As repair people, we want ideal situations where what we are fixing fits together perfectly and to know the glue-up will be easy. As we all know, however, life just isn’t that easy. Anytime we think a glue joint won’t be enough to hold, then “to cleat, or not to cleat” is the question. We will often advise our customers that they not cleat and wait to see how it goes if stability seems at all probable. With a general, everyday crack repair, it is very seldom that I choose to cleat the crack. But then again, on some older vintage instruments, the cracks have likely been open for decades and the repair will not be a sound one without some assistance. Yes, we are very sensitive about adding material to an instrument and generally choose the conservative approach so to not compromise the instrument, but sometimes there is no other option.
While a cleat is typically a small piece of wood (generally the size of a dime and in the shapes of squares, diamonds, or circles), backers are thin, longer cross-grained supports for strengthening larger areas. Don’t get me wrong: Either of these options, if performed professionally, can be the correct choice. Cleats and backers can help repair and stabilize what seems to be irreparable damage to an instrument. It’s just that the general need for cleats or backers has been widely exaggerated. Not only have we often removed unneeded cleats and backers from instruments, we’ve also removed them because they were installed poorly. That’s because installing a cleat or backer is a tough job to perform correctly and cleanly. Even the excess glue that can come with a poorly installed cleat or backer is an issue.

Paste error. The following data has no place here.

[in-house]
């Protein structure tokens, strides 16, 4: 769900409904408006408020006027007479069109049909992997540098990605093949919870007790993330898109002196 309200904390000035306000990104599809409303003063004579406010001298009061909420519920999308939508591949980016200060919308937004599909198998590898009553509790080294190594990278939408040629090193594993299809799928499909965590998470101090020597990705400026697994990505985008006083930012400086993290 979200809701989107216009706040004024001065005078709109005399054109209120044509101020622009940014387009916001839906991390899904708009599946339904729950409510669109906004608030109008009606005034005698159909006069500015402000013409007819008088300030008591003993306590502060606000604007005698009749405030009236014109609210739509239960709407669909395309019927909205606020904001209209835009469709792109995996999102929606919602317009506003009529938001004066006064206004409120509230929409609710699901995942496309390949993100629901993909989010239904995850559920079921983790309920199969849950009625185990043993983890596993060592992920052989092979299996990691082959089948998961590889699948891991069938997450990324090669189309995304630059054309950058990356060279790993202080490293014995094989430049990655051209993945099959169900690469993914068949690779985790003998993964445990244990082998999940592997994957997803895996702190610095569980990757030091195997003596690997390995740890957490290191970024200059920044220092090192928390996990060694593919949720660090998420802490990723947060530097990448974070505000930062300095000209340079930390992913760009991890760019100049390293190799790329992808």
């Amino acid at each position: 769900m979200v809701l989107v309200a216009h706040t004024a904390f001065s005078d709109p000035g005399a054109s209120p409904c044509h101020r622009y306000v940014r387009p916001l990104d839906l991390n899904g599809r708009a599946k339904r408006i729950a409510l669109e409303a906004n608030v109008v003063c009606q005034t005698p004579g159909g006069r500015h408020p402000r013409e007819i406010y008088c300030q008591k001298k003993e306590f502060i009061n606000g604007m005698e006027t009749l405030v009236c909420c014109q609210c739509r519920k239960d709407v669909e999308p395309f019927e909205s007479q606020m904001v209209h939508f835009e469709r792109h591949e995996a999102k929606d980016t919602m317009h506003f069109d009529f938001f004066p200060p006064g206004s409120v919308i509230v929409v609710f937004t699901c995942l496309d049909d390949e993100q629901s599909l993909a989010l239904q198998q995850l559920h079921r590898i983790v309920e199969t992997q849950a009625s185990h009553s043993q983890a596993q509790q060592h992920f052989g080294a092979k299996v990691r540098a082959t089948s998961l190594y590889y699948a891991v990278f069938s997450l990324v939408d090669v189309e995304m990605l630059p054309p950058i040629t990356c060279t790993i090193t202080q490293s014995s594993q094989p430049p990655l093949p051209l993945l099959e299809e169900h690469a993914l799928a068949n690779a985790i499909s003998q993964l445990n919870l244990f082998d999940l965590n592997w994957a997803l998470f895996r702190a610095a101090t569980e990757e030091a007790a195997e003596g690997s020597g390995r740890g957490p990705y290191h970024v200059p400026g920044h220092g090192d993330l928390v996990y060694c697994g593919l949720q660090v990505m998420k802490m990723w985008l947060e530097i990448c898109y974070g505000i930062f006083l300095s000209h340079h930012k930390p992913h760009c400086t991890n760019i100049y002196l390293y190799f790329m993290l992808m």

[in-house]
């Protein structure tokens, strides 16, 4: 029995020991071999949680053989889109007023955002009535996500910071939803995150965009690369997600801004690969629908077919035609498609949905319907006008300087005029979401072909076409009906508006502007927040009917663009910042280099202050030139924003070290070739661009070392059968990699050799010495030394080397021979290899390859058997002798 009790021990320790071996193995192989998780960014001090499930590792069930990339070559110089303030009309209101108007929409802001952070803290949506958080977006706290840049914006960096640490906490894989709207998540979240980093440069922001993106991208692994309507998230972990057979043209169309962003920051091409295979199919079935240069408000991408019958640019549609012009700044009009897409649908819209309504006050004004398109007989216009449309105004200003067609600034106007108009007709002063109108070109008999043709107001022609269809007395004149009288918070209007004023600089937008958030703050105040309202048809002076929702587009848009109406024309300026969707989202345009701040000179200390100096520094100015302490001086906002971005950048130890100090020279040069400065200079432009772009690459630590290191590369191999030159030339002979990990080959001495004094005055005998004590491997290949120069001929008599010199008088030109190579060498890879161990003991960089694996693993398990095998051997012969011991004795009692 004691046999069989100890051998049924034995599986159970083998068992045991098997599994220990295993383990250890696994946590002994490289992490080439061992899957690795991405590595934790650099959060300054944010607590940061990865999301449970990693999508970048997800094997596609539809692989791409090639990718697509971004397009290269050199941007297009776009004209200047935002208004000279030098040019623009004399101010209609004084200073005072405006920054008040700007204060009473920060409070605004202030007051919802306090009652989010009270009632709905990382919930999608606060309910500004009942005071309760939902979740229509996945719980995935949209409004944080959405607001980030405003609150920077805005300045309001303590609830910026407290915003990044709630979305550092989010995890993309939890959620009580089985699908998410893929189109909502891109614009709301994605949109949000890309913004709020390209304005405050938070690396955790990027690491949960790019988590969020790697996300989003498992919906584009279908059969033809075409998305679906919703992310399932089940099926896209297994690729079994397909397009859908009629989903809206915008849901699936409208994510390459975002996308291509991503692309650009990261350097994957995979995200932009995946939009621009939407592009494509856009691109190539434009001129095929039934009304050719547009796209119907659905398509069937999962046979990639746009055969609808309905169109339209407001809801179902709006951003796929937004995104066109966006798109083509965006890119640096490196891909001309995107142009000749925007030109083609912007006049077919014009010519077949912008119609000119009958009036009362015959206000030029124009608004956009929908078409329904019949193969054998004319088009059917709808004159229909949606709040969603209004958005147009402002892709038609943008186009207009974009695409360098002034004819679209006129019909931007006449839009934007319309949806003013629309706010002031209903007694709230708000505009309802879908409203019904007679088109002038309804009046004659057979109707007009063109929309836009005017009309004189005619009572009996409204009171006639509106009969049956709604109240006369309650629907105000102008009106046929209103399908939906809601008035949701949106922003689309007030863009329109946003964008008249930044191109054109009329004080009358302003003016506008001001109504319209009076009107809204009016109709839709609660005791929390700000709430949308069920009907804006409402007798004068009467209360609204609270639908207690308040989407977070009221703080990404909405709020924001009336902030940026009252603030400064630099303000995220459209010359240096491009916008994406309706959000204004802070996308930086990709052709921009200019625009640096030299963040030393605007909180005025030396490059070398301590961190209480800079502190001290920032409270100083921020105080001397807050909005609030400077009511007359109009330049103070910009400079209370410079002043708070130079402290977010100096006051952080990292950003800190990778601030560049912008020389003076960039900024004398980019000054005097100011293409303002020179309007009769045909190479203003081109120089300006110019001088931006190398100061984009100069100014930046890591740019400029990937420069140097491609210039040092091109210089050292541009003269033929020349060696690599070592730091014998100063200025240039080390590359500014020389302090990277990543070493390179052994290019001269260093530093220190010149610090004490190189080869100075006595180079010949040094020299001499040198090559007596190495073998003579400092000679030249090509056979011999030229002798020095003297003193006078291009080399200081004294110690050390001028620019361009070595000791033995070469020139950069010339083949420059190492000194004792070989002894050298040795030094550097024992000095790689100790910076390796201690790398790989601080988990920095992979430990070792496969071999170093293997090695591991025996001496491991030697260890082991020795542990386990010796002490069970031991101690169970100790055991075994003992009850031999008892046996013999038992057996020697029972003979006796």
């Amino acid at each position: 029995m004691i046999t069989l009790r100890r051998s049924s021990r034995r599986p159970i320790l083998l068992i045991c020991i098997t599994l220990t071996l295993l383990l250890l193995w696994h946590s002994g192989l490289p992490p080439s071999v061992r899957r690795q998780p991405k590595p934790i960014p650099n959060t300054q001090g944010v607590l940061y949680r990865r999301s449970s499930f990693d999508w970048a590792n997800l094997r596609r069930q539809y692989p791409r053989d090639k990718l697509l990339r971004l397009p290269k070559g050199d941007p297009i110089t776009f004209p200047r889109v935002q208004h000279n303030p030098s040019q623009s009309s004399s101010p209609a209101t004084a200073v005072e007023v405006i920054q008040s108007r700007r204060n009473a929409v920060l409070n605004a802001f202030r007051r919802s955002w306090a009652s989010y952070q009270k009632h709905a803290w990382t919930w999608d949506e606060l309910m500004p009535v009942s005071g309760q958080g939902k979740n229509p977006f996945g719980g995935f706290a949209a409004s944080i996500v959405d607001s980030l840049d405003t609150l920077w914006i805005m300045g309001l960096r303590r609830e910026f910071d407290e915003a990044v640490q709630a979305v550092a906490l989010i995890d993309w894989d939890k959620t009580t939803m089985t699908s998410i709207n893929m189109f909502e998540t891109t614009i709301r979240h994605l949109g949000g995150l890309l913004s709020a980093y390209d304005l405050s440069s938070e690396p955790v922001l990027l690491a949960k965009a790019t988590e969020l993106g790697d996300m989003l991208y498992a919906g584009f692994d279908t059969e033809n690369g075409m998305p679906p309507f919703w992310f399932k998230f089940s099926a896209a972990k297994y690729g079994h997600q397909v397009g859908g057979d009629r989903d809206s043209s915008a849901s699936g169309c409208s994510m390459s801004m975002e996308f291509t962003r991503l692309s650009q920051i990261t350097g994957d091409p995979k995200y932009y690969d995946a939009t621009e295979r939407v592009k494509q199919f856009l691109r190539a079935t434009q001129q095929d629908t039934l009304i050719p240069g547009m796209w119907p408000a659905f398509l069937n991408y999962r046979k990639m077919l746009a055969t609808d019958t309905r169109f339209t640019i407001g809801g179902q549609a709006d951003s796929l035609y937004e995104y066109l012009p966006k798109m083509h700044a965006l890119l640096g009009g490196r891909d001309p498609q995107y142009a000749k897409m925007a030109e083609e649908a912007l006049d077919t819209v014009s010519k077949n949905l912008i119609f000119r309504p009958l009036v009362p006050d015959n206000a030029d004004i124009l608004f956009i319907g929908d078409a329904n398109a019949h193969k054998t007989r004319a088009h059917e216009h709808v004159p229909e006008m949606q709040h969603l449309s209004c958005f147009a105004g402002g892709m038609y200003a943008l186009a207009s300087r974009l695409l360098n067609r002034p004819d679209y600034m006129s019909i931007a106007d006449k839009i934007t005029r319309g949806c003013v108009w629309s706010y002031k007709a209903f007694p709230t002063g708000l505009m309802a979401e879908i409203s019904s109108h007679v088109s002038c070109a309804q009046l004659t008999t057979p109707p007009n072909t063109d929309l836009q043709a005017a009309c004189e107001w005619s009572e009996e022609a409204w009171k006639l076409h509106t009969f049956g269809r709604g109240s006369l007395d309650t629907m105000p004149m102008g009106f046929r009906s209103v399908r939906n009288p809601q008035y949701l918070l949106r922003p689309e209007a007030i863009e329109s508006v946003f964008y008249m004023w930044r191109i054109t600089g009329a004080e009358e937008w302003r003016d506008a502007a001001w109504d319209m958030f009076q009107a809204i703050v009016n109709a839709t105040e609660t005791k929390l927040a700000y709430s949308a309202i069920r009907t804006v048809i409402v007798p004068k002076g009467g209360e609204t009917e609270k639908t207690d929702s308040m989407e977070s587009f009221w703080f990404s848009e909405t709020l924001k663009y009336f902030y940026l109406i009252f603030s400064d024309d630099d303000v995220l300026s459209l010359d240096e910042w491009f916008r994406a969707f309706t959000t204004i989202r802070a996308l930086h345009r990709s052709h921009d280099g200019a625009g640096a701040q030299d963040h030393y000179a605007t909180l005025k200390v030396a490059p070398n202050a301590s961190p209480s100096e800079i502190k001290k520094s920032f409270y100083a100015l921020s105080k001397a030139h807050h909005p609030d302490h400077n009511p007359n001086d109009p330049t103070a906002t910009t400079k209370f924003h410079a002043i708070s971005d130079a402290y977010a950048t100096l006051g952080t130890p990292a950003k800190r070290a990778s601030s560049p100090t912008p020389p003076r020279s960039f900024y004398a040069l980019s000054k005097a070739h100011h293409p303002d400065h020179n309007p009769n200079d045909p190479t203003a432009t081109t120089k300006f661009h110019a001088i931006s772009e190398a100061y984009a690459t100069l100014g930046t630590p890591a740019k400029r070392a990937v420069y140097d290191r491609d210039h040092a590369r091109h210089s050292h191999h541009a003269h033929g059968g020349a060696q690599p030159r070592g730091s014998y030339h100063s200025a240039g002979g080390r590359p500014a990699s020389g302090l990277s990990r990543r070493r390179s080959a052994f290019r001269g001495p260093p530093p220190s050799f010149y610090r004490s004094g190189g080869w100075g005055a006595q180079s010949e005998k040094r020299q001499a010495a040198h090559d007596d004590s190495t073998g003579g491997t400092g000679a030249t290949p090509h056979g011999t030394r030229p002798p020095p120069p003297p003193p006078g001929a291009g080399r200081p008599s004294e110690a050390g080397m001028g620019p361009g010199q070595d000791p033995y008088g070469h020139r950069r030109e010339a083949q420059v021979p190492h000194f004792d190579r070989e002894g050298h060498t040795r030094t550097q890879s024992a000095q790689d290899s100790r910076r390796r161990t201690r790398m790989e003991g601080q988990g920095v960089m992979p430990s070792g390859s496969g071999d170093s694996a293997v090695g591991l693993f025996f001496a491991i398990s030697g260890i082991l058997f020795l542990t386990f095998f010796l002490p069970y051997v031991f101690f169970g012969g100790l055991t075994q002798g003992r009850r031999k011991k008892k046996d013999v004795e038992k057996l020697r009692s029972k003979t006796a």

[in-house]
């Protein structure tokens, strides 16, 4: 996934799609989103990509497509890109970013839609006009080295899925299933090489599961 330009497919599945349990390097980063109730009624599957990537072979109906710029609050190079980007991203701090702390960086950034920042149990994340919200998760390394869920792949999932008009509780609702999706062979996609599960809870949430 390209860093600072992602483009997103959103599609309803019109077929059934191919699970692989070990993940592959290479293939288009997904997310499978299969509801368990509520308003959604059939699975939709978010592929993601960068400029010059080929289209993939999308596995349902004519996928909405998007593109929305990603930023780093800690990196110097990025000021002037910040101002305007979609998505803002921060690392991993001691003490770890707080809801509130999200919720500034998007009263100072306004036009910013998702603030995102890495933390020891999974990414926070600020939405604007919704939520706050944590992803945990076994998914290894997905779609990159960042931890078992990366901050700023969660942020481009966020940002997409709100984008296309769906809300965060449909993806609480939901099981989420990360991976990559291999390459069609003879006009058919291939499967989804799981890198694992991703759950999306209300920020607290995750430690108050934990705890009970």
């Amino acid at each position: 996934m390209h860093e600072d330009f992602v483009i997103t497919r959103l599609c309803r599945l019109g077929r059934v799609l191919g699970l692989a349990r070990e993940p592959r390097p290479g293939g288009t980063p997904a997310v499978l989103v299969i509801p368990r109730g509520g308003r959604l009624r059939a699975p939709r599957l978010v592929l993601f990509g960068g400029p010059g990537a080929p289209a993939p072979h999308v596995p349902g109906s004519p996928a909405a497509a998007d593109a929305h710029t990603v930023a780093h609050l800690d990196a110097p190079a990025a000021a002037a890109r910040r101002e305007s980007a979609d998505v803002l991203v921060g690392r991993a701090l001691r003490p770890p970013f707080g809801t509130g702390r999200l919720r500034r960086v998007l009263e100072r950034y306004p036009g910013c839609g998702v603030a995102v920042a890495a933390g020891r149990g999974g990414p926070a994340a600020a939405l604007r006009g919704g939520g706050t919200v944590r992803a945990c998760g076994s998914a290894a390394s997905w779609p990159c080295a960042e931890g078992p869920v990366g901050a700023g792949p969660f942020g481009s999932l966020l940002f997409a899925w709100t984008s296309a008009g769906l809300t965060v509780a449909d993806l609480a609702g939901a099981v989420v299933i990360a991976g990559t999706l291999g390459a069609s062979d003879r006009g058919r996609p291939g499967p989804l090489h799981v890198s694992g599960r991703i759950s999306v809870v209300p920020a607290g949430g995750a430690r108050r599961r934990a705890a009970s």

I have owned some of the most desirable world-class acoustic guitars—both vintage and otherwise. As a player and repairperson, I have restored these instruments (including the removal of many unnecessary internal repairs) to bring tone back to life. And these instruments have held up fine, cracks and all. This is not always the case, so, again, make sure you talk all options through with your repairperson to confirm you are making the correct choice for your instrument.
Tool up to get the job done right, and save time and your sanity in the process.